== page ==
It has emerged that the Department of Home Affairs (DHA) has been less than truthful about clearing its passport production backlog and is still battling to improve its turnaround times.
This is despite previous assurances by the department that it had solved all IT-related problems and returned to its normal production levels.
An internal memo, obtained by ITWeb, written by acting deputy director-general for civic services at the DHA, Vusimuzi Mkhize, reveals that 45% of the passport production cases are still outstanding.
The cases are for the period January to June 2009 and are listed as still outstanding and to be resolved. Offices around the country were given until yesterday to resolve all outstanding cases and recapture cases.
Earlier this month, the DHA said it had cleared its passport backlog and passport production levels had returned to normal. This followed promises made by minister Nkosazana Dlamini-Zuma that all passport problems would be resolved by July.
“It is disappointing that several offices have resolved very low percentages of the outstanding cases. In many instances, offices have more than 50% of their cases still outstanding,” Mkhize states in the circular.
The memo reveals that a new report will be drawn up detailing outstanding cases per office. Individual offices, which do not comply, would then be required to give a detailed report stating their reasons for non-compliance.
The department implemented a new passport system to replace the outdated printing system that had become dysfunctional. The new passport printing machine was commissioned on 8 April to issue passports with high-security features.
However, in May, the department released a statement saying it was experiencing IT-related problems in achieving the required passport output. At the time, Dlamini-Zuma promised there would be no backlog by the end of July, and that the department “would be back to our normal flow”.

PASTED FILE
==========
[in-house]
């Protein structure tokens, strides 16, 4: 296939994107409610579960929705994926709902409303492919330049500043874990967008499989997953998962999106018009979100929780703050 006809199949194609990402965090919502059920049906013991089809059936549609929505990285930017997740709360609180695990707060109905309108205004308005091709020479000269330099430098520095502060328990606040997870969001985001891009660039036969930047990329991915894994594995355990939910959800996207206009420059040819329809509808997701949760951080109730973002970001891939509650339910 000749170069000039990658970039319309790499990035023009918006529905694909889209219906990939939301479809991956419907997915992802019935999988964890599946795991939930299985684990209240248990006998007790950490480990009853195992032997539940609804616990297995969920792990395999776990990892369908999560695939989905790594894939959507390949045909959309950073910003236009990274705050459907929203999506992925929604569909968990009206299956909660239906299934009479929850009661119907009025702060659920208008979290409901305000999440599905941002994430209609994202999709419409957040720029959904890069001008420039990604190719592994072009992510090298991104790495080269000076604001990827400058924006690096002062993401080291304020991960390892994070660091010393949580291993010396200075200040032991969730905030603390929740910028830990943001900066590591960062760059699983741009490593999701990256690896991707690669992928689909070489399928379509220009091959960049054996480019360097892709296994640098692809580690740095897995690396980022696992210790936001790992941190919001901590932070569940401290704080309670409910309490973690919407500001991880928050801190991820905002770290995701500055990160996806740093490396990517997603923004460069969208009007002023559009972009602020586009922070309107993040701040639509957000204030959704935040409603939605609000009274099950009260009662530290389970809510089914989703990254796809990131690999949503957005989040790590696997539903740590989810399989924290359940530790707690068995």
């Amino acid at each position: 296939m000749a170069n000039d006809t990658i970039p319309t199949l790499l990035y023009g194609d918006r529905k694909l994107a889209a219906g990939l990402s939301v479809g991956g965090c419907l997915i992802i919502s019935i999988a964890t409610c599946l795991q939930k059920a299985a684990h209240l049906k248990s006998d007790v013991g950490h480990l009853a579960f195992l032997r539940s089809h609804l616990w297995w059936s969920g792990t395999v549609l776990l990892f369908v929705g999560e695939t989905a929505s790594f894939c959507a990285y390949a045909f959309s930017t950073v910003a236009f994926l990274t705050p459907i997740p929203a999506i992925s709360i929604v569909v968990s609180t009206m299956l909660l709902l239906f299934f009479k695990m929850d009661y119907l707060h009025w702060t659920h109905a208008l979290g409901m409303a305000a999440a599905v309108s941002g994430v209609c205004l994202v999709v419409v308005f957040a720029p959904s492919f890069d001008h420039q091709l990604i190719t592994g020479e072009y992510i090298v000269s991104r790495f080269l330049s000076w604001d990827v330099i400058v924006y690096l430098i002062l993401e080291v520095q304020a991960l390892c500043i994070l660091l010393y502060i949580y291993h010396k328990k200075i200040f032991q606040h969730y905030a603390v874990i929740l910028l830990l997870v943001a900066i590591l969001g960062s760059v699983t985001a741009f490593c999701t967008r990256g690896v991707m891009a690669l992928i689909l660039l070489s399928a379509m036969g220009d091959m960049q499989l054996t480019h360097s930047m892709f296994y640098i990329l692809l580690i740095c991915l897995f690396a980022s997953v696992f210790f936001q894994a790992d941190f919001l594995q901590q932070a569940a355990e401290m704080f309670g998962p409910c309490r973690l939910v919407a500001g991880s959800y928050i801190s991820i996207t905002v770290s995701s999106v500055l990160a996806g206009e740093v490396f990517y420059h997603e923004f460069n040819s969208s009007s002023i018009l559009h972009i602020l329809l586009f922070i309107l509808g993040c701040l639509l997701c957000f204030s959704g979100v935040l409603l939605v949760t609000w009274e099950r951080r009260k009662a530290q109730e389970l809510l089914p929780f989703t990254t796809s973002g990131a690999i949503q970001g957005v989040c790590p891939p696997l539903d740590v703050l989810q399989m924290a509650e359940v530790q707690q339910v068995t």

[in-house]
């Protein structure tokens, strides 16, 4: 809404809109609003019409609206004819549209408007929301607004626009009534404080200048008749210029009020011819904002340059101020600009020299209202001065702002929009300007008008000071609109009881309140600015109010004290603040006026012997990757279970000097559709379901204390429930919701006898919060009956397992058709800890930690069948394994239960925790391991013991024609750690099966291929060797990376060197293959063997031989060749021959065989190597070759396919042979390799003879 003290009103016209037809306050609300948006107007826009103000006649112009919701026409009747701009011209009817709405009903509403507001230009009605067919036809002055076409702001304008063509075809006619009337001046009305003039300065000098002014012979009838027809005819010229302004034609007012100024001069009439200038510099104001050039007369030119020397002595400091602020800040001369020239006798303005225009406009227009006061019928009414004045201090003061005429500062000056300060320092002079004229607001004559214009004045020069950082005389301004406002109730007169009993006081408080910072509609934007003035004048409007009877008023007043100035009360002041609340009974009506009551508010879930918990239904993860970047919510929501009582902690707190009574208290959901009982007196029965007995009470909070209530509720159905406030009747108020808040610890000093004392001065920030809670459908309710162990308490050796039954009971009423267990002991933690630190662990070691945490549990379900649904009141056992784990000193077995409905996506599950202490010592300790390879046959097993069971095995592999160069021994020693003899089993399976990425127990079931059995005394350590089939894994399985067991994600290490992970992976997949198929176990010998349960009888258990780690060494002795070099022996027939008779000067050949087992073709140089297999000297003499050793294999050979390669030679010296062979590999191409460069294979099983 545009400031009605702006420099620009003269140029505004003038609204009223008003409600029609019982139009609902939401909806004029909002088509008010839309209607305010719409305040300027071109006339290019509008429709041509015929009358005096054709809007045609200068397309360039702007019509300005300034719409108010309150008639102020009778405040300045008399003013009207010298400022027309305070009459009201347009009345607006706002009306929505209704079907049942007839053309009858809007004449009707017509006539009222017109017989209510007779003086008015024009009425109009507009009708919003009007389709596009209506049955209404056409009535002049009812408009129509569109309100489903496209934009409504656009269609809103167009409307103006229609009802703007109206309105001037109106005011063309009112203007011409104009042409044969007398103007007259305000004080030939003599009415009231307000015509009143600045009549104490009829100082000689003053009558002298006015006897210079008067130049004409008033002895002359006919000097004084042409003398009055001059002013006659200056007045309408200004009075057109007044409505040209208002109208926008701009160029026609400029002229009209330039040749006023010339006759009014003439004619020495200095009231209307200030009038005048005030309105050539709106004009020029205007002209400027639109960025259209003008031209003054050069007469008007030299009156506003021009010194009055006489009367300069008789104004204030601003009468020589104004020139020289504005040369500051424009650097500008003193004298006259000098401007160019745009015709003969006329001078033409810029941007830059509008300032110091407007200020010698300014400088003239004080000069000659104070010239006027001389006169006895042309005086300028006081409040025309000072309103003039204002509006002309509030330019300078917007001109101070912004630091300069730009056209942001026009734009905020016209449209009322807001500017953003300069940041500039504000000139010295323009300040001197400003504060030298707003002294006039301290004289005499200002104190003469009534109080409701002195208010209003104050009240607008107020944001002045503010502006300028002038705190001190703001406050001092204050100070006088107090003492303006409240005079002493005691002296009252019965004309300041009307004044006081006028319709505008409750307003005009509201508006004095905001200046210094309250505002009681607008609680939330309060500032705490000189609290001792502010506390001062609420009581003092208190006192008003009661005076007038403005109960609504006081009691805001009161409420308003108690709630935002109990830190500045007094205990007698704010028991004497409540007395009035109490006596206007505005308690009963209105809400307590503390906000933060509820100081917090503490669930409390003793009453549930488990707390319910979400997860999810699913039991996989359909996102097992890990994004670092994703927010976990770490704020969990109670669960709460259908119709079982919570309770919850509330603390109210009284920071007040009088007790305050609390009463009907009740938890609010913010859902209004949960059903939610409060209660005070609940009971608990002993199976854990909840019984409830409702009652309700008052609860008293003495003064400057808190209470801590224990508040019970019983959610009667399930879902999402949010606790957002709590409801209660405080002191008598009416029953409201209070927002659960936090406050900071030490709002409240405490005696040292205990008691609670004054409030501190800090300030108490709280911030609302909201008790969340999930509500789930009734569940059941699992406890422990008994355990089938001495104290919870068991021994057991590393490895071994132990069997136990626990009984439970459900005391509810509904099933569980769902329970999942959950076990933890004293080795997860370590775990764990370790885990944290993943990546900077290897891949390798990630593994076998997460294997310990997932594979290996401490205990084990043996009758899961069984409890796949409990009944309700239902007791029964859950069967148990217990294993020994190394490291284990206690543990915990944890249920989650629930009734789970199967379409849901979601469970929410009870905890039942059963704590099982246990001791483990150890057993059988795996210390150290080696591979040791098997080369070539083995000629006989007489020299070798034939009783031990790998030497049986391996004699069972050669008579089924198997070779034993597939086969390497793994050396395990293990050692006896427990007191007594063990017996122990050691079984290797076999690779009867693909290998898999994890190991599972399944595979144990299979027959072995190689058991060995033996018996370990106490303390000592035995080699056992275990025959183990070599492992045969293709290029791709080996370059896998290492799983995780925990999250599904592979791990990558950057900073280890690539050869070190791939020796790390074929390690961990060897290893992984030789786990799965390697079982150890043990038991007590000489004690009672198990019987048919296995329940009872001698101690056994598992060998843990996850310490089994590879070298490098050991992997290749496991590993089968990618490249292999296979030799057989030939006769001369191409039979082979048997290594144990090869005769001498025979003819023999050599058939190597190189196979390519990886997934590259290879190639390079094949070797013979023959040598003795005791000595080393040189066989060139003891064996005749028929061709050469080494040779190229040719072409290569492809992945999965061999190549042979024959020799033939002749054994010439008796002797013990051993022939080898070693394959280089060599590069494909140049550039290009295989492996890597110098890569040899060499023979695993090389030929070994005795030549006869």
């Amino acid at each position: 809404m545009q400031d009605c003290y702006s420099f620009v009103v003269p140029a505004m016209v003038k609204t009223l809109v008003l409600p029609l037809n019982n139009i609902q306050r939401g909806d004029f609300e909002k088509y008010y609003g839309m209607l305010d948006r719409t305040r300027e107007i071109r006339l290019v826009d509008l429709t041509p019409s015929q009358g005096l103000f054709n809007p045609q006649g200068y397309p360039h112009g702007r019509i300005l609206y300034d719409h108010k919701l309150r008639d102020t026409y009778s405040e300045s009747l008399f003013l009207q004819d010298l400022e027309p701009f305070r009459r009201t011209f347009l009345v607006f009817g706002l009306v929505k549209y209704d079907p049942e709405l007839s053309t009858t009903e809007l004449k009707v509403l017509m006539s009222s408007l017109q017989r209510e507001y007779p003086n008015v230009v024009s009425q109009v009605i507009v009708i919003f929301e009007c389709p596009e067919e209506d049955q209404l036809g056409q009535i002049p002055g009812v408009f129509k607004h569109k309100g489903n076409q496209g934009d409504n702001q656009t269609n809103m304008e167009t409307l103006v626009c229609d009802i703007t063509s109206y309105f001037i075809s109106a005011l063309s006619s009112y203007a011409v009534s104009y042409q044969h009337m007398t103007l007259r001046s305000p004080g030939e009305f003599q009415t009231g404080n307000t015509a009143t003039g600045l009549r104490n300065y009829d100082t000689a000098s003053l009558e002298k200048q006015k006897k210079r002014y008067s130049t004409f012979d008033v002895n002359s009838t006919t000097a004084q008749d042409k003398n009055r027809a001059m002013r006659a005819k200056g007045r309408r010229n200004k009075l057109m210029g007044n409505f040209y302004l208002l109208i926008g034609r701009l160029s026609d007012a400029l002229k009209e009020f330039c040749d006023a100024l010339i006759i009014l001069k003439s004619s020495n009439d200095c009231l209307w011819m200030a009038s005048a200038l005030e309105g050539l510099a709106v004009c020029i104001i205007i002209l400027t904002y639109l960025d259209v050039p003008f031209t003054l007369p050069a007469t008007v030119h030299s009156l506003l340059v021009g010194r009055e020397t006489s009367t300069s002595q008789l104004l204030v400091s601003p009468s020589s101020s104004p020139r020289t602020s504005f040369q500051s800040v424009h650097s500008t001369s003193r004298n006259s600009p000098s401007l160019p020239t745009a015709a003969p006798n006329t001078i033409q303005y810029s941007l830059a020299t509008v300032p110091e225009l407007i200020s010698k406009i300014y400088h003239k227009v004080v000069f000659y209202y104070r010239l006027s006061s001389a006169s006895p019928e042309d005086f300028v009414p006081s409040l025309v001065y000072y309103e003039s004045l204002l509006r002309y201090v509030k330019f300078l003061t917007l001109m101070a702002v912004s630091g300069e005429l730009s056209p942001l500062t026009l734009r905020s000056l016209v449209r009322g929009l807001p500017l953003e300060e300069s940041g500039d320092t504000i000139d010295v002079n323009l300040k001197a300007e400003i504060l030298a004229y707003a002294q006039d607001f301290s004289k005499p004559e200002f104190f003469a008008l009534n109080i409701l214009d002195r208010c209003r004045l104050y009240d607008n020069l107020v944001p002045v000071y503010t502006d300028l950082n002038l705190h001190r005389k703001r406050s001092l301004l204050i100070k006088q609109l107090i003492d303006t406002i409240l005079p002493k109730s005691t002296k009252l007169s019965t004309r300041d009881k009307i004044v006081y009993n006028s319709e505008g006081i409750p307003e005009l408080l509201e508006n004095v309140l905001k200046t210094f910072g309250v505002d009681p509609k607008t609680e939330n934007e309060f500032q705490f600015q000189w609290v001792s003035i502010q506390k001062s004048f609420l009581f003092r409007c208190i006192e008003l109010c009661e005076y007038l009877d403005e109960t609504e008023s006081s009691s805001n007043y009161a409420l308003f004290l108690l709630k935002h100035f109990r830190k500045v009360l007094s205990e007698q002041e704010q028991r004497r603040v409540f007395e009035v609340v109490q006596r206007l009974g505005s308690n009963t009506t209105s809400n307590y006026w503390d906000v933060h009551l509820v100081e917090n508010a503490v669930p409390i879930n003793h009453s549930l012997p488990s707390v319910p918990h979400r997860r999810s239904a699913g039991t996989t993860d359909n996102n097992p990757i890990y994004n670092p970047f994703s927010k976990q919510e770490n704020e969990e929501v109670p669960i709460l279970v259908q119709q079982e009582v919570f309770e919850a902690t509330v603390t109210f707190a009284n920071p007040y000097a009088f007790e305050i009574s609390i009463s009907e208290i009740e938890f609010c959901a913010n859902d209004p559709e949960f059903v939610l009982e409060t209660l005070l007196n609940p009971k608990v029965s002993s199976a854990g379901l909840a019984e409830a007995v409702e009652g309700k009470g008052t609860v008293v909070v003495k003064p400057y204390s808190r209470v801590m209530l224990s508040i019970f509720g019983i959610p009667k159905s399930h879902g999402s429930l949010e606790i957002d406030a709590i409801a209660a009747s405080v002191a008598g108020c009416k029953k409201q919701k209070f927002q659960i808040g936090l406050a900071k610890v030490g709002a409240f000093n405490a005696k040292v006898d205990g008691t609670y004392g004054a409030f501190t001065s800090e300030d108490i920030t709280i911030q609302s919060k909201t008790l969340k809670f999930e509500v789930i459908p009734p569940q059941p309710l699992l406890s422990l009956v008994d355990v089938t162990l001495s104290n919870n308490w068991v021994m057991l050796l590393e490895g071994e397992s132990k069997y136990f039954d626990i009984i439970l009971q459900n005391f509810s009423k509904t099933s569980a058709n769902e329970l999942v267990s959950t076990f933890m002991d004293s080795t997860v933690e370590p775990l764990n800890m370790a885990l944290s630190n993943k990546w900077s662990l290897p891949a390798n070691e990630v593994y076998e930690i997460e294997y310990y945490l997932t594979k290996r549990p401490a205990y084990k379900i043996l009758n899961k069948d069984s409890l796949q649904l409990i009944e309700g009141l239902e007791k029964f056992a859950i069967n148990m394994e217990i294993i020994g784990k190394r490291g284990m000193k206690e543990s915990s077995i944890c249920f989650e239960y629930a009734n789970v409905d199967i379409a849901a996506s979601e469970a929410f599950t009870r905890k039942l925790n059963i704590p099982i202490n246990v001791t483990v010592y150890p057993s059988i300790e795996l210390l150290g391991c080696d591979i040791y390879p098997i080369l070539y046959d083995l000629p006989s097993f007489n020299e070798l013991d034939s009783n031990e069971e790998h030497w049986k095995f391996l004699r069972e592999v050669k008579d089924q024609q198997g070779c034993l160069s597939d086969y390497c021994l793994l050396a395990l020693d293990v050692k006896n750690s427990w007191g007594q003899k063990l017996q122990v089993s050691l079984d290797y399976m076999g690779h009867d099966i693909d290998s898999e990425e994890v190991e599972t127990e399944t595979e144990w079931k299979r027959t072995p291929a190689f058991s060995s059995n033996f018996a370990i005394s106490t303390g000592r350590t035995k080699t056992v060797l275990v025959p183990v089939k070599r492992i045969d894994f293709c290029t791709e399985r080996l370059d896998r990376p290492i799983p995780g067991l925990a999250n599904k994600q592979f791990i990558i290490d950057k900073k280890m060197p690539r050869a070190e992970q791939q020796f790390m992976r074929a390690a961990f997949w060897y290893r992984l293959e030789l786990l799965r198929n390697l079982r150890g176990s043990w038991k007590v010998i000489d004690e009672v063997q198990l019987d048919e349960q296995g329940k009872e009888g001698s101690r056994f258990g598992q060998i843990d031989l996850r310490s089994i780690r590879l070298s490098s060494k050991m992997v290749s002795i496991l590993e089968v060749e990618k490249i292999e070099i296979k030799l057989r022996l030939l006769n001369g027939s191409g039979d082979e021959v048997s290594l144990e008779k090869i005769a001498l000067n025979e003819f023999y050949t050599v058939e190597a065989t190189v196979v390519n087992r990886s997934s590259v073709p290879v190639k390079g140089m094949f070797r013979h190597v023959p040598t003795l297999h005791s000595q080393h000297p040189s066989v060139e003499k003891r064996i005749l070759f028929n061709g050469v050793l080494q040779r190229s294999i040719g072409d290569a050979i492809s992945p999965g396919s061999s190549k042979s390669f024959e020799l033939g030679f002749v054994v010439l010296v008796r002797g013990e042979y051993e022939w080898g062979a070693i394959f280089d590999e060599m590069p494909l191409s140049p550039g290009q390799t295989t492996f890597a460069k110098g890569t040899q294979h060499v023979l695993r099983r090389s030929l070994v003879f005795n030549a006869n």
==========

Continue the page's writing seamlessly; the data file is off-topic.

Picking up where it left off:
Earlier this month, department spokesman Ronnie Mamoepa stated the backlog had been cleared and passport production had returned to its previous three-week turnaround times.
The department previously stated a team of technical engineers and IT specialists had been working to resolve the glitches in the interface between the new passport production system and the department’s data capturing system. Despite this, many offices around the country are still battling backlogs.
Mamoepa refused to comment on the memo, or explain why he had earlier stated the passport problems had been resolved. He referred all queries to Mkhize, who was not available for comment at the time of publication.
The minister previously blamed problems in the department on staff incompetence, saying “tardiness” had caused the system delays and resulted in the backlog. Mkhize notes that on 22 July, offices were instructed to recapture outstanding passports.
The circular indicates that several offices still have 100% of their cases outstanding. Of the 137 Home Affairs offices listed, 57 offices had over 50% of their cases still outstanding. Estcourt, in KwaZulu-Natal; Malamulele and Mapulaneng, in Limpopo; Mkobolo and Mdutjana, in Mpumalanga; Oudtshoorn, in the Western Cape; Koffiefontein, in the Free State, and Bizana, Burgersdorp, Mt Frere and Lusikisiki are some of the offices where 100% of cases are still outstanding.
Other areas also reported high cases of outstanding passports. Mbazwana reported 95% of its cases outstanding, with cases pending in Hluhluwe listed at 96%.
Pic: SA identity documents (ID)